For Western observers and politicians to fashion a black-and-white morality tale out of the current mayhem in Iraq takes chutzpah to new heights. For these people, these individuals now posing as good guys keen to ‘save Iraq’, these clamourers for the return of Western military forces to Iraq to rescue the Yazidi people and the Kurds from a genocide at the hands of ISIS, bear ultimate responsibility for the mayhem they’re weeping over. They created it, they inflamed it. ISIS might be doing the killing, but the space in which ISIS could rise and gain influence was provided by Western forces, by the Western invasion of Iraq and Western intervention in Syria. To listen to the very facilitators of ISIS’s emergence now say that ‘we’, the good and the powerful of the West, must stand firm against this new ‘Islamofascist threat’ is almost too much to stomach.
It is striking how speedily the nightmare in northern Iraq has been squeezed into what has become a familiar moralistic script. It is all very simple, we are told: on one side there is a marauding gang of people who, according to a writer for The Times, are ‘very like’ the Nazis; and on the other side there are the terrorised Yazidi people, denounced by ISIS as ‘devil worshippers’, and the Kurds, bravely trying to hold back the tyrannical ISIS tide. And into this squaring-off between evil and innocence, we, the ‘defenders of democracy and human rights’, must intervene to destroy a ‘genuinely evil force’, says one newspaper. We must wage a ‘battle for civilisation’, says a UK Labour peer, and face down ISIS, the ‘greatest threat to peaceful co-existence that exists in the world’.
As a snapshot of what is unfolding in northern Iraq, described last week on spiked as ‘horrifying’, these descriptions seem plausible. ISIS is indeed a profoundly unpleasant organisation, made up of a mixture of intolerant theological extremists, morally warped Westerners who think beheading infidels will give them a sense of direction in life, and disgruntled Sunnis who want to strike hard against the Shia rulers in Baghdad. And the Yazidi people in particular do indeed face a mortal threat from ISIS, having been expelled en masse from their towns in northern Iraq simply for possessing allegedly infidel beliefs. Their suffering on Mount Sinjar, to which they have fled, is, by all accounts, immense. And yet at the same time, something very important is missing from this snapshot, from this self-aggrandising depiction of the crisis in northern Iraq as a 1939-style question mark hanging over every decent Westerner, asking him ‘will you combat fascism or will you appease it?’. And that is the backstory, the antecedents to this hellishness, the question of how this crisis came about, the issue of how much moral responsibility is borne by the self-styled anti-fascist, pro-interventionist observers of the West for the very ‘fascism’ they are now posturing against and defining their inherent goodness in relation to.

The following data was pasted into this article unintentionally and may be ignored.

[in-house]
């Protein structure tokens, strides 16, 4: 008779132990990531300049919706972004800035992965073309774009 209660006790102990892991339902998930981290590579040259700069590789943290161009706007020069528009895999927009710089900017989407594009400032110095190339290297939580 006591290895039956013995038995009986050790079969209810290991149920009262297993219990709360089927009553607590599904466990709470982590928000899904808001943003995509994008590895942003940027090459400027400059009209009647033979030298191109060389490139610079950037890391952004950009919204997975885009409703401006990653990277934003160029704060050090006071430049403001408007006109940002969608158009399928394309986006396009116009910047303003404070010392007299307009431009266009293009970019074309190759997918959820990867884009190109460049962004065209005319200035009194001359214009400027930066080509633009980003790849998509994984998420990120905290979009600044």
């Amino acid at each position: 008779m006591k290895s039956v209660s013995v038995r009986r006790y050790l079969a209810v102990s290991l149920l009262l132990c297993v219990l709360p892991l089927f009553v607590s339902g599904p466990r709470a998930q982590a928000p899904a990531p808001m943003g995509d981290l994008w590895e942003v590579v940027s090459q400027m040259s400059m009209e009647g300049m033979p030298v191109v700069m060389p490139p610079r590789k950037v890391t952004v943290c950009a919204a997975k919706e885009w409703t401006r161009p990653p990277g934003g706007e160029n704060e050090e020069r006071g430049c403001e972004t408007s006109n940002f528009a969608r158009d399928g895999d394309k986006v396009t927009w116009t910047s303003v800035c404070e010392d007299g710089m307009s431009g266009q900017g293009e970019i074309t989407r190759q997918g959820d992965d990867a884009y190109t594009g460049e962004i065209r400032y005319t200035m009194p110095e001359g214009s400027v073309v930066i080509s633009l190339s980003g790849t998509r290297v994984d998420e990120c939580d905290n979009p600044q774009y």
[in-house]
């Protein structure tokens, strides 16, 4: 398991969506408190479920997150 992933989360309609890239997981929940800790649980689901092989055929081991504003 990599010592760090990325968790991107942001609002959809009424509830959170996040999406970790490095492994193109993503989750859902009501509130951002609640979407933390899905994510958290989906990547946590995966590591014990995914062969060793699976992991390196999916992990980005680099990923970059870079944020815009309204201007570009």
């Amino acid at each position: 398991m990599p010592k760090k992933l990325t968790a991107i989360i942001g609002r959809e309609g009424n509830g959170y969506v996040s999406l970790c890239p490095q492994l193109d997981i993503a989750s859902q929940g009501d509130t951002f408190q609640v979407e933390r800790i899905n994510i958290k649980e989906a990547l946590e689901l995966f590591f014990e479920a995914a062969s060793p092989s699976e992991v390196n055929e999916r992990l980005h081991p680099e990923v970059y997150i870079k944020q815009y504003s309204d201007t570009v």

Very little in life is black and white. There is always grey. And the dark grey hanging over the crisis in northern Iraq, a grey which very few want to look at, far less analyse, is the fact that ISIS’s rise is a consequence of something simultaneously more mundane and more concerning than evil – it’s a product of Western intervention, and more importantly of new forms of Western intervention built more on an emotionalist desire to ‘Do Something’ (about evil) than on any kind of clear-headed, realpolitik-informed analysis of what might be in the best interests of the West or of global stability and order.
There are two ways in which the West’s handwringers over the fate of the Yazidi people facilitated the rise of ISIS. First, the Western invasion of Iraq destabilised the careful political equilibrium in that nation, allowing the emergence of political and sectarian tensions which had been held relatively in check for a significant period of time. Through removing the political system that had cohered Iraq’s various disparate ethnic and religious groupings, without replacing it with anything of substance that might have allowed the Iraqi state to consolidate itself in a new way, Western interventionists set in motion a lethal dynamic that led in the mid- to late 2000s to a civil war between Sunnis (influential under Saddam) and Shias (the rulers of post-Saddam Iraq). The seemingly apocalyptic crisis in northern Iraq is in many ways a continuation and also a terrifying extension of this post-invasion unravelling of the Iraqi order: it continues the Sunni-Shia conflict facilitated by the West’s invasion, with ISIS representing, in part at least, the latest manifestation of Sunni fury with ‘the anti-Sunni policies and actions of [the Baghdad government]’; and it also expands the post-invasion disorder into other communities, exposing and exploding tensions between Kurds and Sunnis, between Kurds and Shias, and between Islamists and small religious communities like the Yazidi. Behind the mayhem in northern Iraq, there’s a larger story about the lethal folly of casually removing state structures and state institutions in divided, fragile nations, as the West did to Iraq in the 2000s.